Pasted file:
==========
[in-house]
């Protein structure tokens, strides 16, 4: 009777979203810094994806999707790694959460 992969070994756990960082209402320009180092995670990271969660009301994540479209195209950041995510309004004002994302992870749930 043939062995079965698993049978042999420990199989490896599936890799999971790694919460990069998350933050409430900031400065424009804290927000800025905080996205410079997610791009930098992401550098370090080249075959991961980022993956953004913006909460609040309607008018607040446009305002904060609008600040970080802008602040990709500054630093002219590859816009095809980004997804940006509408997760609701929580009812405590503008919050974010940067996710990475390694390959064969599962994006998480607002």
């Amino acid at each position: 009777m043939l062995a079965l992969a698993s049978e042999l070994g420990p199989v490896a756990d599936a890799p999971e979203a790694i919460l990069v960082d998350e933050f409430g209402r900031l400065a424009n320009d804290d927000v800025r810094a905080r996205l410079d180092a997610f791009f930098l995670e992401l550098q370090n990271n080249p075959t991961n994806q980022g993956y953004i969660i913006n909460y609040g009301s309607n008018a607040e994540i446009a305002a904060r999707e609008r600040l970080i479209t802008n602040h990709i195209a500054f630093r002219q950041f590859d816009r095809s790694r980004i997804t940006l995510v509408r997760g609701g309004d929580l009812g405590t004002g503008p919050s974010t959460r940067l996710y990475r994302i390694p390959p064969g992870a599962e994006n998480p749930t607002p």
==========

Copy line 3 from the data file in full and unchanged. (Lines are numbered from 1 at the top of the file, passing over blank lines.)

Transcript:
């Amino acid at each position: 009777m043939l062995a079965l992969a698993s049978e042999l070994g420990p199989v490896a756990d599936a890799p999971e979203a790694i919460l990069v960082d998350e933050f409430g209402r900031l400065a424009n320009d804290d927000v800025r810094a905080r996205l410079d180092a997610f791009f930098l995670e992401l550098q370090n990271n080249p075959t991961n994806q980022g993956y953004i969660i913006n909460y609040g009301s309607n008018a607040e994540i446009a305002a904060r999707e609008r600040l970080i479209t802008n602040h990709i195209a500054f630093r002219q950041f590859d816009r095809s790694r980004i997804t940006l995510v509408r997760g609701g309004d929580l009812g405590t004002g503008p919050s974010t959460r940067l996710y990475r994302i390694p390959p064969g992870a599962e994006n998480p749930t607002p």